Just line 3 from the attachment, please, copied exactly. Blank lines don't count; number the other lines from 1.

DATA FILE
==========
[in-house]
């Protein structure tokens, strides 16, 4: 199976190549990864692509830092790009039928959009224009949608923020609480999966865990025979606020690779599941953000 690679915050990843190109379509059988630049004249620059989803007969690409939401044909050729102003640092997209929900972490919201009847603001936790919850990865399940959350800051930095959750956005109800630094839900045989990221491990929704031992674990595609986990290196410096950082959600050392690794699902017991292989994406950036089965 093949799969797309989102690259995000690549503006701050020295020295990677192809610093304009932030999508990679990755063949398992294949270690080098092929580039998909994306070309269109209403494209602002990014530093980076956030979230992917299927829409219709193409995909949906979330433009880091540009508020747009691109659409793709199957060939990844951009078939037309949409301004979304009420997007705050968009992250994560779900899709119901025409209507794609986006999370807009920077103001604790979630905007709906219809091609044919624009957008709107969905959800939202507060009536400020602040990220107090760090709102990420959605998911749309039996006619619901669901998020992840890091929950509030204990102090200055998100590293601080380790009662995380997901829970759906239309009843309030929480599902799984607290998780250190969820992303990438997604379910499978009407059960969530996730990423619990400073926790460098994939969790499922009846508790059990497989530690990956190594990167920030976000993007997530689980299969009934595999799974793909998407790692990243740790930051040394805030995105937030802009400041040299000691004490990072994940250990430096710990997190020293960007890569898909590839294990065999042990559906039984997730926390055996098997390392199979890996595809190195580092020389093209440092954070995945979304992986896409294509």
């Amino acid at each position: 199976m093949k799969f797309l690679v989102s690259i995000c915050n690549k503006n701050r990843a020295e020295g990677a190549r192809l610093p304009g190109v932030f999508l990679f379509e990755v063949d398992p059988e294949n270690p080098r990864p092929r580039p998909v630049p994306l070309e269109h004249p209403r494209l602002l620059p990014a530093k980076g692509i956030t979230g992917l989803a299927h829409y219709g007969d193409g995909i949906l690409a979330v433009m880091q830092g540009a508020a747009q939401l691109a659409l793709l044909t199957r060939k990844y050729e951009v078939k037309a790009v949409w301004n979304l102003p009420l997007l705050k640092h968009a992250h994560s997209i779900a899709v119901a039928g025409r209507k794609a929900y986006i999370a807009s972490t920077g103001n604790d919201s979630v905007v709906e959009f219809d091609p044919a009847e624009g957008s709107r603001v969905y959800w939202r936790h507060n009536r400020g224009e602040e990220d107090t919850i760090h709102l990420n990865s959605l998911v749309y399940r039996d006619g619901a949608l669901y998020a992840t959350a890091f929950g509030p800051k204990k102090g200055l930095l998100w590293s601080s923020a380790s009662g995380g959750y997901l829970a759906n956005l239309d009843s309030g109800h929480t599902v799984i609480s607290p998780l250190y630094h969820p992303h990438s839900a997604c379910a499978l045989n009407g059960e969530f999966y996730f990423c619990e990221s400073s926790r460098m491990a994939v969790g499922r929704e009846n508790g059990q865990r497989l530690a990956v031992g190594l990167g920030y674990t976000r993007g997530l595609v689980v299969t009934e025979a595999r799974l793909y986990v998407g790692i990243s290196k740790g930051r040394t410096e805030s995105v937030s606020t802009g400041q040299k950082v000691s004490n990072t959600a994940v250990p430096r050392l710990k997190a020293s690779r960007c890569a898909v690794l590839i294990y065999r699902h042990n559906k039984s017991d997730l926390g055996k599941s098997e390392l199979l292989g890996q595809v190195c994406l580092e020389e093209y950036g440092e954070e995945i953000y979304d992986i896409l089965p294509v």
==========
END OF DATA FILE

């Amino acid at each position: 199976m093949k799969f797309l690679v989102s690259i995000c915050n690549k503006n701050r990843a020295e020295g990677a190549r192809l610093p304009g190109v932030f999508l990679f379509e990755v063949d398992p059988e294949n270690p080098r990864p092929r580039p998909v630049p994306l070309e269109h004249p209403r494209l602002l620059p990014a530093k980076g692509i956030t979230g992917l989803a299927h829409y219709g007969d193409g995909i949906l690409a979330v433009m880091q830092g540009a508020a747009q939401l691109a659409l793709l044909t199957r060939k990844y050729e951009v078939k037309a790009v949409w301004n979304l102003p009420l997007l705050k640092h968009a992250h994560s997209i779900a899709v119901a039928g025409r209507k794609a929900y986006i999370a807009s972490t920077g103001n604790d919201s979630v905007v709906e959009f219809d091609p044919a009847e624009g957008s709107r603001v969905y959800w939202r936790h507060n009536r400020g224009e602040e990220d107090t919850i760090h709102l990420n990865s959605l998911v749309y399940r039996d006619g619901a949608l669901y998020a992840t959350a890091f929950g509030p800051k204990k102090g200055l930095l998100w590293s601080s923020a380790s009662g995380g959750y997901l829970a759906n956005l239309d009843s309030g109800h929480t599902v799984i609480s607290p998780l250190y630094h969820p992303h990438s839900a997604c379910a499978l045989n009407g059960e969530f999966y996730f990423c619990e990221s400073s926790r460098m491990a994939v969790g499922r929704e009846n508790g059990q865990r497989l530690a990956v031992g190594l990167g920030y674990t976000r993007g997530l595609v689980v299969t009934e025979a595999r799974l793909y986990v998407g790692i990243s290196k740790g930051r040394t410096e805030s995105v937030s606020t802009g400041q040299k950082v000691s004490n990072t959600a994940v250990p430096r050392l710990k997190a020293s690779r960007c890569a898909v690794l590839i294990y065999r699902h042990n559906k039984s017991d997730l926390g055996k599941s098997e390392l199979l292989g890996q595809v190195c994406l580092e020389e093209y950036g440092e954070e995945i953000y979304d992986i896409l089965p294509v």